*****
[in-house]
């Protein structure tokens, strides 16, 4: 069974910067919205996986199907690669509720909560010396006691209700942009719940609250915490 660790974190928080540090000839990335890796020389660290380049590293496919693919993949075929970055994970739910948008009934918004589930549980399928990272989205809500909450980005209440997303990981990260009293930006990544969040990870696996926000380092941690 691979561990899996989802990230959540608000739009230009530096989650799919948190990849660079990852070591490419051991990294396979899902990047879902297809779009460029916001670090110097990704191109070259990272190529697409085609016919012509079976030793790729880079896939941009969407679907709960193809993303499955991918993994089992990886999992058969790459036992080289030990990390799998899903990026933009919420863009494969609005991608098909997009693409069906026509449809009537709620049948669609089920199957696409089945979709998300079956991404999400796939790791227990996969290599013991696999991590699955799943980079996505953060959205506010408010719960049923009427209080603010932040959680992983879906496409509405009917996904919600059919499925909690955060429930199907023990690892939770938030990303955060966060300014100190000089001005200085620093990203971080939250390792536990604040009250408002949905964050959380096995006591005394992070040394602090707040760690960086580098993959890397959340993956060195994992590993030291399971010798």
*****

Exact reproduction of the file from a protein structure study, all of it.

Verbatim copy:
[in-house]
């Protein structure tokens, strides 16, 4: 069974910067919205996986199907690669509720909560010396006691209700942009719940609250915490 660790974190928080540090000839990335890796020389660290380049590293496919693919993949075929970055994970739910948008009934918004589930549980399928990272989205809500909450980005209440997303990981990260009293930006990544969040990870696996926000380092941690 691979561990899996989802990230959540608000739009230009530096989650799919948190990849660079990852070591490419051991990294396979899902990047879902297809779009460029916001670090110097990704191109070259990272190529697409085609016919012509079976030793790729880079896939941009969407679907709960193809993303499955991918993994089992990886999992058969790459036992080289030990990390799998899903990026933009919420863009494969609005991608098909997009693409069906026509449809009537709620049948669609089920199957696409089945979709998300079956991404999400796939790791227990996969290599013991696999991590699955799943980079996505953060959205506010408010719960049923009427209080603010932040959680992983879906496409509405009917996904919600059919499925909690955060429930199907023990690892939770938030990303955060966060300014100190000089001005200085620093990203971080939250390792536990604040009250408002949905964050959380096995006591005394992070040394602090707040760690960086580098993959890397959340993956060195994992590993030291399971010798």